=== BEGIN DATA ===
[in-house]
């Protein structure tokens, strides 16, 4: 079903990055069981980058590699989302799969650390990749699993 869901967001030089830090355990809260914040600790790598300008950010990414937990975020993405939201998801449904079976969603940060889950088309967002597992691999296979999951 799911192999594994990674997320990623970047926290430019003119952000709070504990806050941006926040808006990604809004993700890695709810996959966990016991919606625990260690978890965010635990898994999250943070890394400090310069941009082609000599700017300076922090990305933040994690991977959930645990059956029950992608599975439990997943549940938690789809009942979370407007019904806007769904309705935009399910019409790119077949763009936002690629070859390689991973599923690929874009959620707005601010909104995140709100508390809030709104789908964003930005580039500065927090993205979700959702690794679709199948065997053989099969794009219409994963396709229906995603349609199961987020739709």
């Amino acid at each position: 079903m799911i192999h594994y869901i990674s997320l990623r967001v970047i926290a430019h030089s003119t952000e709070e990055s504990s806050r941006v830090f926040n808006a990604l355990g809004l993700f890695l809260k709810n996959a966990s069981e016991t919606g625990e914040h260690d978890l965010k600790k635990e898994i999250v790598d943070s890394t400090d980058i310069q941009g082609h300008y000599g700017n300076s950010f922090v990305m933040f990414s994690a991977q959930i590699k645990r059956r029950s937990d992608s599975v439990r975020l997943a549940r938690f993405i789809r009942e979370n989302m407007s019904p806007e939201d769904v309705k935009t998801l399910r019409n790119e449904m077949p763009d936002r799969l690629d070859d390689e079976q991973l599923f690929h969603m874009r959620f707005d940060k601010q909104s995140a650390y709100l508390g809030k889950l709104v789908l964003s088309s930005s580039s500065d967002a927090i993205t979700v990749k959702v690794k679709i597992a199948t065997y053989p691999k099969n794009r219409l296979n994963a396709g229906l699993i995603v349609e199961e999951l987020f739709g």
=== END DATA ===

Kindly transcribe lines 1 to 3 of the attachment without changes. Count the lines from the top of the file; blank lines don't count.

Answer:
[in-house]
């Protein structure tokens, strides 16, 4: 079903990055069981980058590699989302799969650390990749699993 869901967001030089830090355990809260914040600790790598300008950010990414937990975020993405939201998801449904079976969603940060889950088309967002597992691999296979999951 799911192999594994990674997320990623970047926290430019003119952000709070504990806050941006926040808006990604809004993700890695709810996959966990016991919606625990260690978890965010635990898994999250943070890394400090310069941009082609000599700017300076922090990305933040994690991977959930645990059956029950992608599975439990997943549940938690789809009942979370407007019904806007769904309705935009399910019409790119077949763009936002690629070859390689991973599923690929874009959620707005601010909104995140709100508390809030709104789908964003930005580039500065927090993205979700959702690794679709199948065997053989099969794009219409994963396709229906995603349609199961987020739709």
């Amino acid at each position: 079903m799911i192999h594994y869901i990674s997320l990623r967001v970047i926290a430019h030089s003119t952000e709070e990055s504990s806050r941006v830090f926040n808006a990604l355990g809004l993700f890695l809260k709810n996959a966990s069981e016991t919606g625990e914040h260690d978890l965010k600790k635990e898994i999250v790598d943070s890394t400090d980058i310069q941009g082609h300008y000599g700017n300076s950010f922090v990305m933040f990414s994690a991977q959930i590699k645990r059956r029950s937990d992608s599975v439990r975020l997943a549940r938690f993405i789809r009942e979370n989302m407007s019904p806007e939201d769904v309705k935009t998801l399910r019409n790119e449904m077949p763009d936002r799969l690629d070859d390689e079976q991973l599923f690929h969603m874009r959620f707005d940060k601010q909104s995140a650390y709100l508390g809030k889950l709104v789908l964003s088309s930005s580039s500065d967002a927090i993205t979700v990749k959702v690794k679709i597992a199948t065997y053989p691999k099969n794009r219409l296979n994963a396709g229906l699993i995603v349609e199961e999951l987020f739709g």